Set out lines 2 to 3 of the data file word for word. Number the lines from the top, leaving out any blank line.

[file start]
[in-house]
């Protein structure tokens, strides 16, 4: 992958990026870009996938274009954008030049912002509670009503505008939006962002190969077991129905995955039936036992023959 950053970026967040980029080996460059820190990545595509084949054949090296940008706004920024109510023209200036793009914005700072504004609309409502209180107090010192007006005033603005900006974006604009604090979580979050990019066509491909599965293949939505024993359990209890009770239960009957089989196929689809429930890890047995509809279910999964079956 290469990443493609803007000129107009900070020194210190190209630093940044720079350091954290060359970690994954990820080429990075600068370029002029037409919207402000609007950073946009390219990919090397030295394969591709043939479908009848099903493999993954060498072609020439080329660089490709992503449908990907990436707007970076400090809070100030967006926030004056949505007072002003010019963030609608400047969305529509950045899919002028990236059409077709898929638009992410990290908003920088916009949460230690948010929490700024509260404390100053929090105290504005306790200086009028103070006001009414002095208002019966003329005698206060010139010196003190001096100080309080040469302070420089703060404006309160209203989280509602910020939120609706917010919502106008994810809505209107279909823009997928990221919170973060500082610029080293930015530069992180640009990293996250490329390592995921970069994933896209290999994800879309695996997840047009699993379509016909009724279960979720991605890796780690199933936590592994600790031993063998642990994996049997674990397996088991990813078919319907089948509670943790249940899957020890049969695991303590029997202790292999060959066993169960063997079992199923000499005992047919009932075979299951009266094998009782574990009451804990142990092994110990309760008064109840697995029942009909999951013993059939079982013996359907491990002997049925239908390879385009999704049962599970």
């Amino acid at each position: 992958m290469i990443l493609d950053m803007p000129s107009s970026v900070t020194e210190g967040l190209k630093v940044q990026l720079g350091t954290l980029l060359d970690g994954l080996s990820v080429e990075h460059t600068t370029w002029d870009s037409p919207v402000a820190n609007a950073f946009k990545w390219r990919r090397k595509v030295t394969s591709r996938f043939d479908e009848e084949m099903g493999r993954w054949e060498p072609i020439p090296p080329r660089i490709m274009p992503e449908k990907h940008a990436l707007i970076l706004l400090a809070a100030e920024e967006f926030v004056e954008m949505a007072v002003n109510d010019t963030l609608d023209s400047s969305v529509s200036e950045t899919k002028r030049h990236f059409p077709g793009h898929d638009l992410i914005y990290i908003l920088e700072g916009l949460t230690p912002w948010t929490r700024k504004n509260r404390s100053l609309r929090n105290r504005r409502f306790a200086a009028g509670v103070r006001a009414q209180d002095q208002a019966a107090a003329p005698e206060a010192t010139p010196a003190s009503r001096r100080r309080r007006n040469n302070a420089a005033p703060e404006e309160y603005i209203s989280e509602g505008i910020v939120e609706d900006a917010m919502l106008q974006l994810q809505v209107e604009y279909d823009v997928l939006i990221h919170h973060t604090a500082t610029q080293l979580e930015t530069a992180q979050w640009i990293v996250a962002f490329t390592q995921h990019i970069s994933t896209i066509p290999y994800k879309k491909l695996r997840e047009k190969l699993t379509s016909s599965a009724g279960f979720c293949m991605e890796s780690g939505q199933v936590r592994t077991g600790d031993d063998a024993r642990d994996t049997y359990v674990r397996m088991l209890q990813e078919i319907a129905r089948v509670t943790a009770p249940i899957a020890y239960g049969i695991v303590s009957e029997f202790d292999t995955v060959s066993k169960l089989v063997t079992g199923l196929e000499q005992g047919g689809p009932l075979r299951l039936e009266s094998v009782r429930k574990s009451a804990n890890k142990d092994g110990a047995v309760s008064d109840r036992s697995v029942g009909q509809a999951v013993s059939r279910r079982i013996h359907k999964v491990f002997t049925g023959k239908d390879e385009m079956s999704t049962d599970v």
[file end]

């Protein structure tokens, strides 16, 4: 992958990026870009996938274009954008030049912002509670009503505008939006962002190969077991129905995955039936036992023959 950053970026967040980029080996460059820190990545595509084949054949090296940008706004920024109510023209200036793009914005700072504004609309409502209180107090010192007006005033603005900006974006604009604090979580979050990019066509491909599965293949939505024993359990209890009770239960009957089989196929689809429930890890047995509809279910999964079956 290469990443493609803007000129107009900070020194210190190209630093940044720079350091954290060359970690994954990820080429990075600068370029002029037409919207402000609007950073946009390219990919090397030295394969591709043939479908009848099903493999993954060498072609020439080329660089490709992503449908990907990436707007970076400090809070100030967006926030004056949505007072002003010019963030609608400047969305529509950045899919002028990236059409077709898929638009992410990290908003920088916009949460230690948010929490700024509260404390100053929090105290504005306790200086009028103070006001009414002095208002019966003329005698206060010139010196003190001096100080309080040469302070420089703060404006309160209203989280509602910020939120609706917010919502106008994810809505209107279909823009997928990221919170973060500082610029080293930015530069992180640009990293996250490329390592995921970069994933896209290999994800879309695996997840047009699993379509016909009724279960979720991605890796780690199933936590592994600790031993063998642990994996049997674990397996088991990813078919319907089948509670943790249940899957020890049969695991303590029997202790292999060959066993169960063997079992199923000499005992047919009932075979299951009266094998009782574990009451804990142990092994110990309760008064109840697995029942009909999951013993059939079982013996359907491990002997049925239908390879385009999704049962599970």
């Amino acid at each position: 992958m290469i990443l493609d950053m803007p000129s107009s970026v900070t020194e210190g967040l190209k630093v940044q990026l720079g350091t954290l980029l060359d970690g994954l080996s990820v080429e990075h460059t600068t370029w002029d870009s037409p919207v402000a820190n609007a950073f946009k990545w390219r990919r090397k595509v030295t394969s591709r996938f043939d479908e009848e084949m099903g493999r993954w054949e060498p072609i020439p090296p080329r660089i490709m274009p992503e449908k990907h940008a990436l707007i970076l706004l400090a809070a100030e920024e967006f926030v004056e954008m949505a007072v002003n109510d010019t963030l609608d023209s400047s969305v529509s200036e950045t899919k002028r030049h990236f059409p077709g793009h898929d638009l992410i914005y990290i908003l920088e700072g916009l949460t230690p912002w948010t929490r700024k504004n509260r404390s100053l609309r929090n105290r504005r409502f306790a200086a009028g509670v103070r006001a009414q209180d002095q208002a019966a107090a003329p005698e206060a010192t010139p010196a003190s009503r001096r100080r309080r007006n040469n302070a420089a005033p703060e404006e309160y603005i209203s989280e509602g505008i910020v939120e609706d900006a917010m919502l106008q974006l994810q809505v209107e604009y279909d823009v997928l939006i990221h919170h973060t604090a500082t610029q080293l979580e930015t530069a992180q979050w640009i990293v996250a962002f490329t390592q995921h990019i970069s994933t896209i066509p290999y994800k879309k491909l695996r997840e047009k190969l699993t379509s016909s599965a009724g279960f979720c293949m991605e890796s780690g939505q199933v936590r592994t077991g600790d031993d063998a024993r642990d994996t049997y359990v674990r397996m088991l209890q990813e078919i319907a129905r089948v509670t943790a009770p249940i899957a020890y239960g049969i695991v303590s009957e029997f202790d292999t995955v060959s066993k169960l089989v063997t079992g199923l196929e000499q005992g047919g689809p009932l075979r299951l039936e009266s094998v009782r429930k574990s009451a804990n890890k142990d092994g110990a047995v309760s008064d109840r036992s697995v029942g009909q509809a999951v013993s059939r279910r079982i013996h359907k999964v491990f002997t049925g023959k239908d390879e385009m079956s999704t049962d599970v």